Raymond Cardinal Burke, Prefect of the Vatican Apostolic Signatura;
Archbishop Timothy Broglio, Ordinary of the Military Archdiocese of the United States;
Professor Elizabeth Lev, Professor at the University of St. Thomas, Rome;
Professor George Weigel, Distinguished Senior Fellow and Chair of Catholic Studies at the Ethics and Public Policy Center, Washington, D.C. Lectures will be delivered in the Monsignor Nagle Hall on Saturday, April 6th; A Pontifical Mass in the Extraordinary Form will be offered by Cardinal Burke on Sunday, April 7th. All are welcome. It should be an exciting weekend at St. John’s!
Weekly Sunday collection:
Sunday October 7, 2012 $ 12,900.62
Sunday October 9, 2011 $ 11,538.99
“I ask you one thing: do not tire of giving to God, but do not give your leftovers.”
—Blessed Mother Teresa of Calcutta
October 21st Sunday Readings: Is 53:10-11; Heb 4:14-16; Mk 10:35-45.
Home Schooling Families: A group for home schooling families meets monthly on Tuesday in the Nagle Hall. All ages are welcome. Please contact Bridget Bethray at email@example.com, or Janet Lancaster at 203-637-3301, firstname.lastname@example.org.
Project Rachel Ministry: Offers free and confidential help to those seeking healing after abortion. Come back to God, who is love and mercy. For more information: Please call (203) 416-1619 or email@example.com.
Voluntary Services for the Blind: Bring sunshine to someone’s life. Volunteers are needed to be drivers, readers, friendly visitors, shoppers and clerical assistants for legally blind persons. For information, call 203-324-6611, ext 2.
Holy Land Pilgrimage: November 9-19, 2012: The Sisters of Saint Birgitta Convent of Darien will sponsor a pilgrimage to the Holy Land. Cost: $2,900 per person, including roundtrip airfare from New York, room and two meals daily, as well as transportation to all the sites.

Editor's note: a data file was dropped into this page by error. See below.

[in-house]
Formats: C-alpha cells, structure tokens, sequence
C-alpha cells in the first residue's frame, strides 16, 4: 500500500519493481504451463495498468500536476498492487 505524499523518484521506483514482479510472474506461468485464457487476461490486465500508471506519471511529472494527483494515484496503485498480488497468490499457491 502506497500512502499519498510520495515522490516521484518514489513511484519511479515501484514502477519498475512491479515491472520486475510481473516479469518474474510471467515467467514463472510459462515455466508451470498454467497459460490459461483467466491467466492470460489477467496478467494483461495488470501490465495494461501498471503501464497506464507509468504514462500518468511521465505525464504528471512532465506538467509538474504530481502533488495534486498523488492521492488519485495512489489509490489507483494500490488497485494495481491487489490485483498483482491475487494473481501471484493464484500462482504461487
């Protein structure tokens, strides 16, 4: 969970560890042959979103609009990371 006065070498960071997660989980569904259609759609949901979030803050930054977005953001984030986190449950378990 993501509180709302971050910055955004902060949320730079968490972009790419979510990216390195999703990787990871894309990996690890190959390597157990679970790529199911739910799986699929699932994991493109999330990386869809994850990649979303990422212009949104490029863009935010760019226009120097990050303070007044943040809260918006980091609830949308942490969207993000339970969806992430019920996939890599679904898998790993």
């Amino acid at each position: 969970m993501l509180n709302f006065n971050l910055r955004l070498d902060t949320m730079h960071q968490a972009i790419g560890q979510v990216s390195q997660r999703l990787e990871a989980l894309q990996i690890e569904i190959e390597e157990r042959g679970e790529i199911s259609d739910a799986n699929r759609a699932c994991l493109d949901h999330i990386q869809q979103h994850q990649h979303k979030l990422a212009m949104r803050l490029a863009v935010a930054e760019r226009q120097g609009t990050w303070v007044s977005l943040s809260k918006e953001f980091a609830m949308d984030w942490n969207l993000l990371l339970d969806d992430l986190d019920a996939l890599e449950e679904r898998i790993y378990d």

St John’s Flock (20’s and 30’s Young Adult Ministry): Come join the Flock for monthly Faith Formation meetings on the 2nd Thursday of the month and other social/service events. For more information, please go to stjohnsflock.com or email firstname.lastname@example.org.
VOLUNTEER CHOIR SEEKING SINGERS: The Basilica is pleased to announce that we are re-starting our volunteer parish choir, to sing at the 4pm Vigil Mass on Saturday afternoons, and we are looking for men and women in all voice parts. If you are interested in joining us, please contact Christopher Mueller, our Organist and Choirmaster, for more details. He can be reached by phone at (203) 324-1553 x18, or via email, at email@example.com. We look forward to a new season of beautiful music!
Job Seekers: Meets the 4th Monday monthly in the rectory at 7:30pm: all are welcome. There’s no charge for these services. The group is led by Melanie Szlucha whose company, Red Inc., is a leader in helping find jobs. More info, see: www.redinc.biz or 203-866-1606. Next meeting: Monday, October 29th.